Support for the wider bandwidth requires that the IF converter be replaced. A new IF converter design has been adopted that will support two polarization pairs of output signals, each 512 MHz wide. Other VLBA converters can only produce one pair of outputs. The two pairs can be tuned independently to anywhere in the band. The new IF converter required new RF switch controls so, rather than enhance the old on-line control computer, which is nearing its end-of-life, a new RF switch control module is being added and control is being handed to the computer that already controls the new wide band backend and recording system and will eventually control the whole site.

The primary scientific driver for this project is to measure the structure of our Galaxy through parallax observations of the 6.7 GHz methanol maser line. This line is significantly better than other available lines for such work because it is brighter than most and more stable, as required for the year-long parallax observations, than the strong water masers. It is one to two orders of magnitude stronger than the 12 GHz methanol line which has been a mainstay of past galactic structure observations. There are an inadequate number of sufficiently bright 12 GHz masers to do the job properly and nearly all of them have already been observed. The added brightness of the 6.7 GHz line means that far more sources will be observable. Note that the 6.7 GHz line was not covered by the original VLBA receivers because it was discovered after the VLBA was built. While the maser lines drive the need for the new receivers, the high sensitivity and the ability to span a very wide frequency range in the portion of the radio spectrum where VLBI works best will be of significant benefit to many continuum observations, including those requiring detection of weak sources, those needing accurate delays for astrometry or geodesy, and those wishing to measure Faraday rotation.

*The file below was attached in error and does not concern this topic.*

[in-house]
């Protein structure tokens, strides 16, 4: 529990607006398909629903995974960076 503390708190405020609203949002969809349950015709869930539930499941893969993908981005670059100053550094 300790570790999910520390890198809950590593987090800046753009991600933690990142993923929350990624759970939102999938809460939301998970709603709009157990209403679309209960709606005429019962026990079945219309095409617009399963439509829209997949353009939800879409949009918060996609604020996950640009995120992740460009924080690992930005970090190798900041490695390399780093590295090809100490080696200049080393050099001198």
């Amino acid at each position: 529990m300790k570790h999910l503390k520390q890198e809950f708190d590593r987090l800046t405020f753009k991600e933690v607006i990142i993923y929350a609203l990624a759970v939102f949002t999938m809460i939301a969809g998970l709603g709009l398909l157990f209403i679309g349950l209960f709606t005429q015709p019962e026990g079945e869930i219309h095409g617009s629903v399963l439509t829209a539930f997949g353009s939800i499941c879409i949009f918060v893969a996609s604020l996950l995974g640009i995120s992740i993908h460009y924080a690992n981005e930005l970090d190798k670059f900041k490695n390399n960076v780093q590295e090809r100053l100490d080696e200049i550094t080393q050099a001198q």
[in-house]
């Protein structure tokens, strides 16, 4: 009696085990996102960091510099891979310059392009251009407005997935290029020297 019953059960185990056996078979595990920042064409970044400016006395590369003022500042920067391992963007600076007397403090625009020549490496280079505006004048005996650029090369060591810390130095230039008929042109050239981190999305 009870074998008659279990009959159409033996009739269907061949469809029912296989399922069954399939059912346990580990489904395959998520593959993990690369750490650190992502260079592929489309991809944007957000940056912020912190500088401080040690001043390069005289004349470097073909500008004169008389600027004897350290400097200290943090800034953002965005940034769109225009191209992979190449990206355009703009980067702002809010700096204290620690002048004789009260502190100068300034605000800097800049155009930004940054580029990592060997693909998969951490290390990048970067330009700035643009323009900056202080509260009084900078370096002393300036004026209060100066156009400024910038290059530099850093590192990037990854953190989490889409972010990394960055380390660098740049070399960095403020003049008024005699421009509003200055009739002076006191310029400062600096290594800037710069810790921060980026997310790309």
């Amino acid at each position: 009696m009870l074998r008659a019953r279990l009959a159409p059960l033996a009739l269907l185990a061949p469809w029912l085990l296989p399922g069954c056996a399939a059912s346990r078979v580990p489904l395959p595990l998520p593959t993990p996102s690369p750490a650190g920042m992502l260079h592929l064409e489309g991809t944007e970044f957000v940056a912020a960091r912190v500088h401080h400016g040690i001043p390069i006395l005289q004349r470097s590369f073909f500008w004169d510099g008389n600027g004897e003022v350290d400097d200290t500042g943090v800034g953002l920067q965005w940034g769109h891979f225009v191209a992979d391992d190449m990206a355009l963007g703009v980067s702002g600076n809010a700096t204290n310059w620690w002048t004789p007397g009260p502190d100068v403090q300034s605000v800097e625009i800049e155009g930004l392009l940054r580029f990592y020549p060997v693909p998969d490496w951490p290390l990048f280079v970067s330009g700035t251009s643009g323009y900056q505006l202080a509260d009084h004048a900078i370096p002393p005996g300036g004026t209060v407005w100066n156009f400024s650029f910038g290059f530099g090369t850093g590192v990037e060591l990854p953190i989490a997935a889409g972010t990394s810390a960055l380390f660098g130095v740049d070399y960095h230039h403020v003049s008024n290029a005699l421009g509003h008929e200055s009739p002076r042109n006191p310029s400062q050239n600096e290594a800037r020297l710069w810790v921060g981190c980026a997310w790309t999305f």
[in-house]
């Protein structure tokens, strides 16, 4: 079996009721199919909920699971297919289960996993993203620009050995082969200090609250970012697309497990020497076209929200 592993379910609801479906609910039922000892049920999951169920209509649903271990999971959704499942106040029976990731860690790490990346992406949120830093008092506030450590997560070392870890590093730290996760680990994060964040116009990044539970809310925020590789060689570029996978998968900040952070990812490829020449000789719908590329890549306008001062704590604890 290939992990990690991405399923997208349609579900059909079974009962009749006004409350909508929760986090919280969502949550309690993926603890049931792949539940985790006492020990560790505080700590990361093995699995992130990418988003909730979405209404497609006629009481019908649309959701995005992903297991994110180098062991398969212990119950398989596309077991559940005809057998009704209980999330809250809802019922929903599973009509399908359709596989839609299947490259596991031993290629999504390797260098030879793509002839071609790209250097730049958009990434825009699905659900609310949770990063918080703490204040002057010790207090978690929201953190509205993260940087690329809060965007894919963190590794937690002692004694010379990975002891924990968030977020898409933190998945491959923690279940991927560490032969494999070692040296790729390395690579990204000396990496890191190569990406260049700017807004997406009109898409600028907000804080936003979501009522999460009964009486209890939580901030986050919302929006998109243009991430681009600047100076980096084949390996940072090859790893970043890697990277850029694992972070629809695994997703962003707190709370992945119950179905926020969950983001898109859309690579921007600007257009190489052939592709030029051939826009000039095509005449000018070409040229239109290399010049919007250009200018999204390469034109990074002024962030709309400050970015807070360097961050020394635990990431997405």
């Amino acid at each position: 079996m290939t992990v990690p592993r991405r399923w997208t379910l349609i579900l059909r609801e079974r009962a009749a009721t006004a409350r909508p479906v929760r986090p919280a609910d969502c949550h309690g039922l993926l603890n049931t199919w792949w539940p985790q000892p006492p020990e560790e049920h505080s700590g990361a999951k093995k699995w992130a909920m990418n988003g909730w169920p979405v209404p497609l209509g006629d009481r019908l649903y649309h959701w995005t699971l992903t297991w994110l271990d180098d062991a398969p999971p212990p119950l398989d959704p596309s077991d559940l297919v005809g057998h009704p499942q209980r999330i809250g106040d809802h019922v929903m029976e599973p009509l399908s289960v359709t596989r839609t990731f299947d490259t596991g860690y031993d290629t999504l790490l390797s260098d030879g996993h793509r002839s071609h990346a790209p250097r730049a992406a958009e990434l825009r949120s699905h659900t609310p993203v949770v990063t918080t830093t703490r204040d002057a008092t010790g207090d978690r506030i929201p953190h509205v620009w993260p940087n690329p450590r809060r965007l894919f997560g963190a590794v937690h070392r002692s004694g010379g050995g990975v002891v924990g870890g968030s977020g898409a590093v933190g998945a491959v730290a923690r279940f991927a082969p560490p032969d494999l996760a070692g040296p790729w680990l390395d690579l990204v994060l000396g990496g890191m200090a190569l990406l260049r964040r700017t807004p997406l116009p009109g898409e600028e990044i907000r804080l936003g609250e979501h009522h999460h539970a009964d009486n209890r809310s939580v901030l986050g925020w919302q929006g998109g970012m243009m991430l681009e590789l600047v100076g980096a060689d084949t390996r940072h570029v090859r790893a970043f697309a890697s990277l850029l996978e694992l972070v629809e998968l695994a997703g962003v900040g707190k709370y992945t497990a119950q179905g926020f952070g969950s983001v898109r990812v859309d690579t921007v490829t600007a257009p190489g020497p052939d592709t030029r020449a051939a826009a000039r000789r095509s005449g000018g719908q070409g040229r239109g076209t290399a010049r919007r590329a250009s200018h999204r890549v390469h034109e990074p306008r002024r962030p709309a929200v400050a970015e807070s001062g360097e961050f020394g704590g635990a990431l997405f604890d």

The initial receiver was installed on the Pie Town antenna 7 June 2011, followed by Owens Valley, Fort Davis, and Brewster to date. The new IF converter and RF switch controller were not yet available so the initial testing and observing had to be done through the old IF converter, which limits the frequency range. The methanol line could not be observed with that system.  But in the range that could be tested, the performance has been spectacular. One goal was to equal the sensitivity of the new EVLA system. Thanks to a redesigned thermal isolation system on the input waveguide, that goal has been surpassed. The system temperatures on the sky are about 20K and the System Equivalent Flux Density (SEFD) – a good measure of overall system performance – is about 200 Jy.  Most of the older VLBA systems are 300 Jy and above.

Figure 1 shows the performance of one of the new receivers in the lab over the full frequency range. Curves are shown for the old VLBA receiver, a current EVLA receiver, and a new VLBA receiver. There is a clear improvement of about 10 deg over the old receiver in addition to the far wider bandwidth. There is also a significant improvement over the EVLA receiver. Note that the system temperature on the telescope is about 15K higher then the numbers shown here because of contributions from spillover, atmosphere, and microwave background.